In an article published on September 24, 2021, in the journal Current Opinion in Toxicology, Silvia Turroni and co-authors from the University of Bologna, Italy, and the Imperial College London, United Kingdom, evaluated how microplastics may affect humans’ gastrointestinal ecology based on current scientific literature.
Once microplastics are taken up by humans, e.g. via inhalation, drinking water (FPF reported and here), or foods (FPF reported, here, and here), the gut is one of the primary organs interacting with the small particles, but studies assessing the potential effects of environmentally relevant microplastics levels on the intestine are still absent. Based on the existing literature, Turroni et al. point out that 52,000 plastic particles/year may be ingested together with drinking water and food, and around 46,000 from outdoor and indoor air. When reaching the gut “particles can be taken up through different size-dependent pathways”, which are summarized in the article together with potential toxicological consequences. These impacts are reported to be dependent on the size, shape, surface charge, and solubility of the microplastics.
Concerning the human gastrointestinal tract, microplastics exposure has previously been calculated based on a study measuring microplastics in human stool (FPF reported) and was reported to be around 73,000 particles eliminated annually. By taking several previous findings together, for instance, that chronic exposure to polystyrene microplastics affects the intestinal barrier function and gut microbiota composition of mice (FPF reported), the authors summarized that microplastics “may interact with intestinal ecology in the real world, promoting dysbiotic changes in the gut microbiome, with possible detrimental consequences on gut health.” The microplastics themselves may create “an environment less favorable to the survival” of beneficial endogenous gut bacteria “possibly due to increased local inflammation and/or release of chemicals.” The particles may further facilitate pollutants and pathogens entry into the intestine, which in turn could change the human gut microbiome directly. According to Turroni and co-authors, this evidence emphasizes the need to analyze humans’ oral exposure to microplastics and their hazards in the gut and give practical recommendations for this assessment.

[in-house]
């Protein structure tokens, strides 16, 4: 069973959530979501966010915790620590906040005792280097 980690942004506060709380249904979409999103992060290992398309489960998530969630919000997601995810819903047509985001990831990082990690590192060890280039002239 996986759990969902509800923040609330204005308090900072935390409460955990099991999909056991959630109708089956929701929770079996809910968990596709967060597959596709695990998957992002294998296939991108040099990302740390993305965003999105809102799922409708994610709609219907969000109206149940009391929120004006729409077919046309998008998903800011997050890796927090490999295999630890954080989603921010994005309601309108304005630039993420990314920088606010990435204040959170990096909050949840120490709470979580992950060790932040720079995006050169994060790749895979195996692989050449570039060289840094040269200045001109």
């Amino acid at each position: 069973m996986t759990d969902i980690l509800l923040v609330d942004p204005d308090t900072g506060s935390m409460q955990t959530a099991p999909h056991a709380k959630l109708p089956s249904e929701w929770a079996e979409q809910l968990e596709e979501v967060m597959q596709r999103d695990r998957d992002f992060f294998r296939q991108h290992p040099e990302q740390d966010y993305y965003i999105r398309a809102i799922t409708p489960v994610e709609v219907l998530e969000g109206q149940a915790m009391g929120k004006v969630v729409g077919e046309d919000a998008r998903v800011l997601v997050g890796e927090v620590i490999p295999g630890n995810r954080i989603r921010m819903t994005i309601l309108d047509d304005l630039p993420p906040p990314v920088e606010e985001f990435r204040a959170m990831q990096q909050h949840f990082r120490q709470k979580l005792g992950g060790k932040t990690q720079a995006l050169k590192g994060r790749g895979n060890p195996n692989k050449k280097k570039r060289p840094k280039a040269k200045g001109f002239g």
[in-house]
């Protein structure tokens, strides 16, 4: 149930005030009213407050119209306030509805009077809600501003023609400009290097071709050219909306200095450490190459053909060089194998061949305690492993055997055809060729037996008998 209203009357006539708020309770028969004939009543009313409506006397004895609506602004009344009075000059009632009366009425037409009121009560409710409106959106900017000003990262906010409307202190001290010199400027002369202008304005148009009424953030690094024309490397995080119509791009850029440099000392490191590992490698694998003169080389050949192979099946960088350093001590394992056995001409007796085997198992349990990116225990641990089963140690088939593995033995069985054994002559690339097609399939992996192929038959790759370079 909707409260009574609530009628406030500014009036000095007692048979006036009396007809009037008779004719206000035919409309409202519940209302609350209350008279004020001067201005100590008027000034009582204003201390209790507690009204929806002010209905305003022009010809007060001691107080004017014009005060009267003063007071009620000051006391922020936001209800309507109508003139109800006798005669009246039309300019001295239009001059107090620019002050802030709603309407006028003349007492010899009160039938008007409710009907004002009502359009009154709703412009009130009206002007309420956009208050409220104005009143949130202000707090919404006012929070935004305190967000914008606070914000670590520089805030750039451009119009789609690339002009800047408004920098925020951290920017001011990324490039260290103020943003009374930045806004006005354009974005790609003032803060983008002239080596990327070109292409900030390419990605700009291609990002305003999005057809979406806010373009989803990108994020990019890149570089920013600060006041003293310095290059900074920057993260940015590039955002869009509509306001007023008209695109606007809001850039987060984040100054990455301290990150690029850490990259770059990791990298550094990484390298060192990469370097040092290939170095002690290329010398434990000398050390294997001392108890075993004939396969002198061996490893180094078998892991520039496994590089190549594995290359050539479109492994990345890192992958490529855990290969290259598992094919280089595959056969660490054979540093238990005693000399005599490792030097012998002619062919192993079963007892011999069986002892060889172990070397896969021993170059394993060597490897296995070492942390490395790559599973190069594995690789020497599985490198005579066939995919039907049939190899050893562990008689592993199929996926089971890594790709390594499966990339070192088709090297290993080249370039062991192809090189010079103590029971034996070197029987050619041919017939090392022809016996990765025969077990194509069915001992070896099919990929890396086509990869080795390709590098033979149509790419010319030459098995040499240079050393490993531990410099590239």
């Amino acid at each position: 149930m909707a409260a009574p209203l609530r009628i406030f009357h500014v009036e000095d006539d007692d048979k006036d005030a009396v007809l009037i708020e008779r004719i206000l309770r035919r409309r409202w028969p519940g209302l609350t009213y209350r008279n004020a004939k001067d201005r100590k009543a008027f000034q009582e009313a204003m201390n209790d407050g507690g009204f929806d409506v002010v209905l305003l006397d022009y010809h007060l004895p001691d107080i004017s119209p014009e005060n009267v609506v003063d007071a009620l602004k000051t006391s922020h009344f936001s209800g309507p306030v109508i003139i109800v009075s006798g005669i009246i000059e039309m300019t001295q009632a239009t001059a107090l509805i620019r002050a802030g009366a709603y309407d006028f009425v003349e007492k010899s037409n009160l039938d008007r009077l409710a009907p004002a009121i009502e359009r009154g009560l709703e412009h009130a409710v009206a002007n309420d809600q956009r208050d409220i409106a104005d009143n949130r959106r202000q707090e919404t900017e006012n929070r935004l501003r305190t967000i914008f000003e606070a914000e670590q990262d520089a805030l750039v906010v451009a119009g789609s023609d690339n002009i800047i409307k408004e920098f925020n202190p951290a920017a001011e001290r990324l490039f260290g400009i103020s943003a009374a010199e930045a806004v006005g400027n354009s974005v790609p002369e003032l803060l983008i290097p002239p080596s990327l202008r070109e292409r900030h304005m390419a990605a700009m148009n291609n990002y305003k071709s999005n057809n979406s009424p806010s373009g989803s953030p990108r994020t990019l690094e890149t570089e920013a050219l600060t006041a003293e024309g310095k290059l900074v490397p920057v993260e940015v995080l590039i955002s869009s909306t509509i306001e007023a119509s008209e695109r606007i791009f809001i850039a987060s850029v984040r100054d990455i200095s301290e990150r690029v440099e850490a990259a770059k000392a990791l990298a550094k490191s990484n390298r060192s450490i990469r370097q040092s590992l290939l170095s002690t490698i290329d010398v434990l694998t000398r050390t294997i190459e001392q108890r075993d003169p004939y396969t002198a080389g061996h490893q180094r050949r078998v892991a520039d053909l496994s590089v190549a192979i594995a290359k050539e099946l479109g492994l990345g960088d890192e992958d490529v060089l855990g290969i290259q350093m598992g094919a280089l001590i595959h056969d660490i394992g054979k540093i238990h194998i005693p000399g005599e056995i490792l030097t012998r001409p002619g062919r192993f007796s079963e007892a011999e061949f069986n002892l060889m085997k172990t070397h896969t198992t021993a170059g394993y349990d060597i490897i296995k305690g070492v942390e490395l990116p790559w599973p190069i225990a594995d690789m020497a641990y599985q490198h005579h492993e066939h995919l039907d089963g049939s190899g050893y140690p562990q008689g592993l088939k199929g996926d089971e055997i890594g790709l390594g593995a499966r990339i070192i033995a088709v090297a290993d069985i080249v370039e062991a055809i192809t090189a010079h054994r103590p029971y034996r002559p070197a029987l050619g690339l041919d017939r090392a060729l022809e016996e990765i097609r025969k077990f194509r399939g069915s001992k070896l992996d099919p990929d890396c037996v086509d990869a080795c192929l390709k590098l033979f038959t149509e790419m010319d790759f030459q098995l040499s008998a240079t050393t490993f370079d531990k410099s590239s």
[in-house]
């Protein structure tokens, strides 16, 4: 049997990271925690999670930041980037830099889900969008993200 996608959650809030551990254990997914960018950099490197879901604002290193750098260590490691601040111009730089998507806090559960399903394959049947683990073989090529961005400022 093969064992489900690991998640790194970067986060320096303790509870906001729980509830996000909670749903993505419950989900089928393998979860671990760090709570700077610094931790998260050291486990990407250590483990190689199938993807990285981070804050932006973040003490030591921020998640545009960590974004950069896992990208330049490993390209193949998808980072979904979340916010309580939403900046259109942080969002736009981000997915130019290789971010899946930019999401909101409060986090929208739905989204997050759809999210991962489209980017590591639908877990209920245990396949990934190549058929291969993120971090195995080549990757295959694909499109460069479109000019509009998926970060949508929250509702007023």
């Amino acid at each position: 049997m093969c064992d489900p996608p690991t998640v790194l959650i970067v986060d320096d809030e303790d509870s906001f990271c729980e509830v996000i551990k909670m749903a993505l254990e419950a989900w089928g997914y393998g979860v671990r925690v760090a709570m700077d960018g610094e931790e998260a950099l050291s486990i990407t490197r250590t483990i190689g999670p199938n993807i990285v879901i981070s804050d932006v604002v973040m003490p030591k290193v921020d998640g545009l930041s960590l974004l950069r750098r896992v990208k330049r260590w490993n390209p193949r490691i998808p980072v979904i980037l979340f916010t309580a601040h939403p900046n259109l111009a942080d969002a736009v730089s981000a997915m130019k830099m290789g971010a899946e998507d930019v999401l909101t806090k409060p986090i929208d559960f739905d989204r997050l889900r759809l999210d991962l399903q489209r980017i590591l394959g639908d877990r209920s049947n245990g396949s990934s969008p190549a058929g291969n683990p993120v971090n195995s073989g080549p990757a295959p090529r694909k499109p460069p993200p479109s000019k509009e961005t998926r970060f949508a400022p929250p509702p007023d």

Turroni, S. (2021). “Microplastics shape the ecology of the human gastrointestinal intestinal tract.” Current Opinion in Toxicology. DOI: 10.1016/j.cotox.2021.09.006